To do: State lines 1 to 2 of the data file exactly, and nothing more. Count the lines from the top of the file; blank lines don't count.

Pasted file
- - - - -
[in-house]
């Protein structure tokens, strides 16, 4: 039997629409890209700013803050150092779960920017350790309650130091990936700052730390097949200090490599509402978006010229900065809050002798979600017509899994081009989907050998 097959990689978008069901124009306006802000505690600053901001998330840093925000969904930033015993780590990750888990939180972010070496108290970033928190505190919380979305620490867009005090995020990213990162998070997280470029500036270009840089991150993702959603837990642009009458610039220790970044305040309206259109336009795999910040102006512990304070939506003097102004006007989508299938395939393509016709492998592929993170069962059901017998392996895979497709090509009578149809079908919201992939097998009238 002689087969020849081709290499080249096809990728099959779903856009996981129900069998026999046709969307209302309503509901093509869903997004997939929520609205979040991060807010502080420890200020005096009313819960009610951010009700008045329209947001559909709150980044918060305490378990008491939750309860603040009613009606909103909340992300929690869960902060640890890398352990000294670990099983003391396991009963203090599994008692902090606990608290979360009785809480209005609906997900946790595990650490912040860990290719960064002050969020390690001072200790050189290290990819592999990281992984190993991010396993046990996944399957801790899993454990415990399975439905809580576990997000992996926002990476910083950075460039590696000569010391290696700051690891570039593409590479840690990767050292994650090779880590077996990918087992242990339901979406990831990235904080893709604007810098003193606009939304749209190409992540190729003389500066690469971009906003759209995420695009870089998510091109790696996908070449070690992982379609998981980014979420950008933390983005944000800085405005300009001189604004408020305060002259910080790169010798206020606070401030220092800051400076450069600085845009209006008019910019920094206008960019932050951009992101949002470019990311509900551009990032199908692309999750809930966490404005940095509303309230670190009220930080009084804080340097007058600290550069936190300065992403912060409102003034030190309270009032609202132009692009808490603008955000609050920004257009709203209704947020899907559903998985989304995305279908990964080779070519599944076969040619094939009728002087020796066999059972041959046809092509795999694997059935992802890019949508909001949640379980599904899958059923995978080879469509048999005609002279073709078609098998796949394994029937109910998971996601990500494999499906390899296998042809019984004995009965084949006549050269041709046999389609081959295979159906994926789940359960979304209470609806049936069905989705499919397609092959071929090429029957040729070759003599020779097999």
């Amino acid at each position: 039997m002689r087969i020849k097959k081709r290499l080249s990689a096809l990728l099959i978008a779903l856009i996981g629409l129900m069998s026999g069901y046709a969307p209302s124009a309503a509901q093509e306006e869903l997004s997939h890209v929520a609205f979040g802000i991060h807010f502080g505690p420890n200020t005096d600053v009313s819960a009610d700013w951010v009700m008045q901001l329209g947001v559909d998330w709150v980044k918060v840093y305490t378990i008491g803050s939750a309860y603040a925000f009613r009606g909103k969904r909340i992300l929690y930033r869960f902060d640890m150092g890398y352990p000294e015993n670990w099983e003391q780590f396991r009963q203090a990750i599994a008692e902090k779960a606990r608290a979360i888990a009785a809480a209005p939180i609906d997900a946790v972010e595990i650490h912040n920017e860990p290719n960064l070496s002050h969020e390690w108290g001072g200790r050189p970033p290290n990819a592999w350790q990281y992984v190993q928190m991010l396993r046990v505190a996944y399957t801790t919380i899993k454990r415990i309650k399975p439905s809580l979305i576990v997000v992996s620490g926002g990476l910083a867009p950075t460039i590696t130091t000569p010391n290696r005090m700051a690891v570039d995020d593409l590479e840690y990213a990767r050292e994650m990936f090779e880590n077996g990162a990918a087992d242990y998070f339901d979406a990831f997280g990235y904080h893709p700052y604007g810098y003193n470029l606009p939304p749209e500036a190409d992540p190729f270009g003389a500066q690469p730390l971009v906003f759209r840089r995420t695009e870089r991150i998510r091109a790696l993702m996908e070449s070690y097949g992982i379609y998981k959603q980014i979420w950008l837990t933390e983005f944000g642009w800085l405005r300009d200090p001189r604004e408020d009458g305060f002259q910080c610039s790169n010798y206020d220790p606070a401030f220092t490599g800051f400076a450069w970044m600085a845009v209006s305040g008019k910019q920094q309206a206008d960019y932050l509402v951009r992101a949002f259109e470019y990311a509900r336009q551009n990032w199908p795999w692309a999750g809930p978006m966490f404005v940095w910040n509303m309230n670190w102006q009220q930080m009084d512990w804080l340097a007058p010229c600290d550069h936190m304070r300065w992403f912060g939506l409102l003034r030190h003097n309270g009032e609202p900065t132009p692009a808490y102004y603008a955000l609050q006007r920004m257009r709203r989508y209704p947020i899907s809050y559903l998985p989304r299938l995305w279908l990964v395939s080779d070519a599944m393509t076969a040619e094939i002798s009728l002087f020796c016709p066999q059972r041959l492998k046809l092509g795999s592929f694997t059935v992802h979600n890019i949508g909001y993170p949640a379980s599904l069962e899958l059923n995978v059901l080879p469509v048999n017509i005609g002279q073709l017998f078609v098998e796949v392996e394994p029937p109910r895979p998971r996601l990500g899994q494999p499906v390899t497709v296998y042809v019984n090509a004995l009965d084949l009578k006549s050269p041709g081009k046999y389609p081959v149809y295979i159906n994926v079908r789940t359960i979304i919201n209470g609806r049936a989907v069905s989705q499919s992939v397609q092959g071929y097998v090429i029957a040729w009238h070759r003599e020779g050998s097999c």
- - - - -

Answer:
[in-house]
């Protein structure tokens, strides 16, 4: 039997629409890209700013803050150092779960920017350790309650130091990936700052730390097949200090490599509402978006010229900065809050002798979600017509899994081009989907050998 097959990689978008069901124009306006802000505690600053901001998330840093925000969904930033015993780590990750888990939180972010070496108290970033928190505190919380979305620490867009005090995020990213990162998070997280470029500036270009840089991150993702959603837990642009009458610039220790970044305040309206259109336009795999910040102006512990304070939506003097102004006007989508299938395939393509016709492998592929993170069962059901017998392996895979497709090509009578149809079908919201992939097998009238 002689087969020849081709290499080249096809990728099959779903856009996981129900069998026999046709969307209302309503509901093509869903997004997939929520609205979040991060807010502080420890200020005096009313819960009610951010009700008045329209947001559909709150980044918060305490378990008491939750309860603040009613009606909103909340992300929690869960902060640890890398352990000294670990099983003391396991009963203090599994008692902090606990608290979360009785809480209005609906997900946790595990650490912040860990290719960064002050969020390690001072200790050189290290990819592999990281992984190993991010396993046990996944399957801790899993454990415990399975439905809580576990997000992996926002990476910083950075460039590696000569010391290696700051690891570039593409590479840690990767050292994650090779880590077996990918087992242990339901979406990831990235904080893709604007810098003193606009939304749209190409992540190729003389500066690469971009906003759209995420695009870089998510091109790696996908070449070690992982379609998981980014979420950008933390983005944000800085405005300009001189604004408020305060002259910080790169010798206020606070401030220092800051400076450069600085845009209006008019910019920094206008960019932050951009992101949002470019990311509900551009990032199908692309999750809930966490404005940095509303309230670190009220930080009084804080340097007058600290550069936190300065992403912060409102003034030190309270009032609202132009692009808490603008955000609050920004257009709203209704947020899907559903998985989304995305279908990964080779070519599944076969040619094939009728002087020796066999059972041959046809092509795999694997059935992802890019949508909001949640379980599904899958059923995978080879469509048999005609002279073709078609098998796949394994029937109910998971996601990500494999499906390899296998042809019984004995009965084949006549050269041709046999389609081959295979159906994926789940359960979304209470609806049936069905989705499919397609092959071929090429029957040729070759003599020779097999």